Is textilize bad?

I'm reading "Beginning Ruby on Rails E-Commerce".

Caution: Although textilize is a cool quick-and-dirty helper, as a rule
of thumb, it should never be used in a production setting.

What's wrong with textilize?
What's a better alternative?

I haven't used it myself, but textile is redcloth... and I seem to remember a thread awhile back (not even sure it was this group) about redcloth vs bluecloth and speed issues... So maybe textile is kind of slow?

But again, I haven't used it, so could be completely wrong. Search google for textile/redcloth/bluecloth for more...

Philip Hallstrom wrote:

I'm reading "Beginning Ruby on Rails E-Commerce".

Caution: Although textilize is a cool quick-and-dirty helper, as a rule
of thumb, it should never be used in a production setting.

What's wrong with textilize?
What's a better alternative?
    
I haven't used it myself, but textile is redcloth... and I seem to
remember a thread awhile back (not even sure it was this group) about
redcloth vs bluecloth and speed issues... So maybe textile is kind of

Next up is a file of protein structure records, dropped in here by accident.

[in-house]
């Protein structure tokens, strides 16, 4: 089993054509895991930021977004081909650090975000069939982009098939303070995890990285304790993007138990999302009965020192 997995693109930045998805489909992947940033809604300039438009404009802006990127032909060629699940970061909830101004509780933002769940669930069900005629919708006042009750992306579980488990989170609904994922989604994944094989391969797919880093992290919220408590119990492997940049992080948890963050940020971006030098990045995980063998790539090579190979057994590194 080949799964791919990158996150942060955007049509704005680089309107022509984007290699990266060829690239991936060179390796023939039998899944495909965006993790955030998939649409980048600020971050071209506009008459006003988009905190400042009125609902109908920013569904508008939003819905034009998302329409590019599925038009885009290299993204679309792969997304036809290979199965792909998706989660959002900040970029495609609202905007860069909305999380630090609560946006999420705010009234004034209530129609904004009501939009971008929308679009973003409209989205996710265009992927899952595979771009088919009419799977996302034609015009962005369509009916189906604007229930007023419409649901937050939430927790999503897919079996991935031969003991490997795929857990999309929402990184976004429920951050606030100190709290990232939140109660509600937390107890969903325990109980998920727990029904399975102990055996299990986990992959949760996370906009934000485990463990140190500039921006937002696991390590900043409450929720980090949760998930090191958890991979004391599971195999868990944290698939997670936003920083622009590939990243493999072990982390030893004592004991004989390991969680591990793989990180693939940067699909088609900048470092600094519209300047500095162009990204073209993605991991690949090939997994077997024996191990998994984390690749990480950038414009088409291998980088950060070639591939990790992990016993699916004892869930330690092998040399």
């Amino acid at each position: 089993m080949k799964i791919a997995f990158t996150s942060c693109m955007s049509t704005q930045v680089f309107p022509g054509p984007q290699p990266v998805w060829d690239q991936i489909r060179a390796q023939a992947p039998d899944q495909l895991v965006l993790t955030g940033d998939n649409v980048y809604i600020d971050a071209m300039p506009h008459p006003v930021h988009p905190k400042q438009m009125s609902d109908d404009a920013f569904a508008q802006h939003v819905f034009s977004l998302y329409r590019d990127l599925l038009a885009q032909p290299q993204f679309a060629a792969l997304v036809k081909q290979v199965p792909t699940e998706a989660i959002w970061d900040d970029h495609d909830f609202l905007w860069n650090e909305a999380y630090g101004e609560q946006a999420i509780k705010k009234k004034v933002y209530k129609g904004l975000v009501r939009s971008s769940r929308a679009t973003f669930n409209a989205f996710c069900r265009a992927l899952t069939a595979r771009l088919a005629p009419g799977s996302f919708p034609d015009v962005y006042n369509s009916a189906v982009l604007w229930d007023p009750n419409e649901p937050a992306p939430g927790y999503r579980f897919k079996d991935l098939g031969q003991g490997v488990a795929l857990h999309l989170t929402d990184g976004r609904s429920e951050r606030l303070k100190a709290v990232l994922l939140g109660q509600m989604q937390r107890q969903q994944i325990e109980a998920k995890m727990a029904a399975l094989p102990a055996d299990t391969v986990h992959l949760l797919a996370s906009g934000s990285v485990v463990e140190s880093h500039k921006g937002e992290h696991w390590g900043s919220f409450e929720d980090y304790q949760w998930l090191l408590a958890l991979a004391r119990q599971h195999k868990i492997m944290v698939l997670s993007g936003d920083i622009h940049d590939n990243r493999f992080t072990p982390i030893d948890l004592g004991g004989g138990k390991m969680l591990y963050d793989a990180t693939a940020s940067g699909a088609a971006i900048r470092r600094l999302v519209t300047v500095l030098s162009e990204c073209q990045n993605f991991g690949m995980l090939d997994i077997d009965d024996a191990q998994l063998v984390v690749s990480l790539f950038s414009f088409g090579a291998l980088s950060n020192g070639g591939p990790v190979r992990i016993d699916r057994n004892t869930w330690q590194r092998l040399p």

slow?

But again, I haven't used it, so could be completely wrong. Search google
for textile/redcloth/bluecloth for more...

>
  

I believe in this context the authors were saying that it was bad to use
on text on each render. You are going to want to cache your pages
and/or textilize the text as it goes into the db so you do not get a
large speed hit on each page render.

Matthew Margolis
blog.mattmargolis.net

Matthew Margolis wrote:

I believe in this context the authors were saying that it was bad to use
on text on each render. You are going to want to cache your pages
and/or textilize the text as it goes into the db so you do not get a
large speed hit on each page render.

Bingo! The quote in the original post was part of a section called
"Rendering Speed".

//jarkko